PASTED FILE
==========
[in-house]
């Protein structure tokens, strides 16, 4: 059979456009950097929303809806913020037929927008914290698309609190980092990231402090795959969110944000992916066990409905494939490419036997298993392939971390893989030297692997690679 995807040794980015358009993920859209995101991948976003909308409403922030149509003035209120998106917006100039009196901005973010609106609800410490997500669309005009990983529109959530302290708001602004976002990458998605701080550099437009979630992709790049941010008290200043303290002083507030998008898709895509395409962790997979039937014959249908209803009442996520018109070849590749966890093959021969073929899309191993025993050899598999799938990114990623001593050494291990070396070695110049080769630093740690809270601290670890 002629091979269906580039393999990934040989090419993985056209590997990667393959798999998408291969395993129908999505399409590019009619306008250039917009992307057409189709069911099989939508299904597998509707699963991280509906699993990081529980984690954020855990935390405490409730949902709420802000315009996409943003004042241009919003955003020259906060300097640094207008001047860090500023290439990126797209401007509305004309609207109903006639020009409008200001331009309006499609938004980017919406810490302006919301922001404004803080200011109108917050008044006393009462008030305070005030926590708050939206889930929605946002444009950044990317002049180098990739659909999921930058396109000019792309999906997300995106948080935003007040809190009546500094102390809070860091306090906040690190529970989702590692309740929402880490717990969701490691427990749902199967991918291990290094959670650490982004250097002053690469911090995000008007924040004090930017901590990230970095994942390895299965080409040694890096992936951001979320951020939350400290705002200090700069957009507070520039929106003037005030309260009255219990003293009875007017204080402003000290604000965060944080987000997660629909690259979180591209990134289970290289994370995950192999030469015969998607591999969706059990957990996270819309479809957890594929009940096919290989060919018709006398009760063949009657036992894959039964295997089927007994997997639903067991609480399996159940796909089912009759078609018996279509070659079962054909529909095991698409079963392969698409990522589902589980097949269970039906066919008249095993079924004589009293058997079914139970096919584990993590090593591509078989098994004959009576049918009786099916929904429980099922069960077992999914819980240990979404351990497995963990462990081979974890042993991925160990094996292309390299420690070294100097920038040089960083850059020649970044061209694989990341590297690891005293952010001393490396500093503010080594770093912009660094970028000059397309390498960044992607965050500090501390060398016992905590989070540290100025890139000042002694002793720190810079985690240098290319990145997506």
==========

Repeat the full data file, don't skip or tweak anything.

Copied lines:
[in-house]
């Protein structure tokens, strides 16, 4: 059979456009950097929303809806913020037929927008914290698309609190980092990231402090795959969110944000992916066990409905494939490419036997298993392939971390893989030297692997690679 995807040794980015358009993920859209995101991948976003909308409403922030149509003035209120998106917006100039009196901005973010609106609800410490997500669309005009990983529109959530302290708001602004976002990458998605701080550099437009979630992709790049941010008290200043303290002083507030998008898709895509395409962790997979039937014959249908209803009442996520018109070849590749966890093959021969073929899309191993025993050899598999799938990114990623001593050494291990070396070695110049080769630093740690809270601290670890 002629091979269906580039393999990934040989090419993985056209590997990667393959798999998408291969395993129908999505399409590019009619306008250039917009992307057409189709069911099989939508299904597998509707699963991280509906699993990081529980984690954020855990935390405490409730949902709420802000315009996409943003004042241009919003955003020259906060300097640094207008001047860090500023290439990126797209401007509305004309609207109903006639020009409008200001331009309006499609938004980017919406810490302006919301922001404004803080200011109108917050008044006393009462008030305070005030926590708050939206889930929605946002444009950044990317002049180098990739659909999921930058396109000019792309999906997300995106948080935003007040809190009546500094102390809070860091306090906040690190529970989702590692309740929402880490717990969701490691427990749902199967991918291990290094959670650490982004250097002053690469911090995000008007924040004090930017901590990230970095994942390895299965080409040694890096992936951001979320951020939350400290705002200090700069957009507070520039929106003037005030309260009255219990003293009875007017204080402003000290604000965060944080987000997660629909690259979180591209990134289970290289994370995950192999030469015969998607591999969706059990957990996270819309479809957890594929009940096919290989060919018709006398009760063949009657036992894959039964295997089927007994997997639903067991609480399996159940796909089912009759078609018996279509070659079962054909529909095991698409079963392969698409990522589902589980097949269970039906066919008249095993079924004589009293058997079914139970096919584990993590090593591509078989098994004959009576049918009786099916929904429980099922069960077992999914819980240990979404351990497995963990462990081979974890042993991925160990094996292309390299420690070294100097920038040089960083850059020649970044061209694989990341590297690891005293952010001393490396500093503010080594770093912009660094970028000059397309390498960044992607965050500090501390060398016992905590989070540290100025890139000042002694002793720190810079985690240098290319990145997506």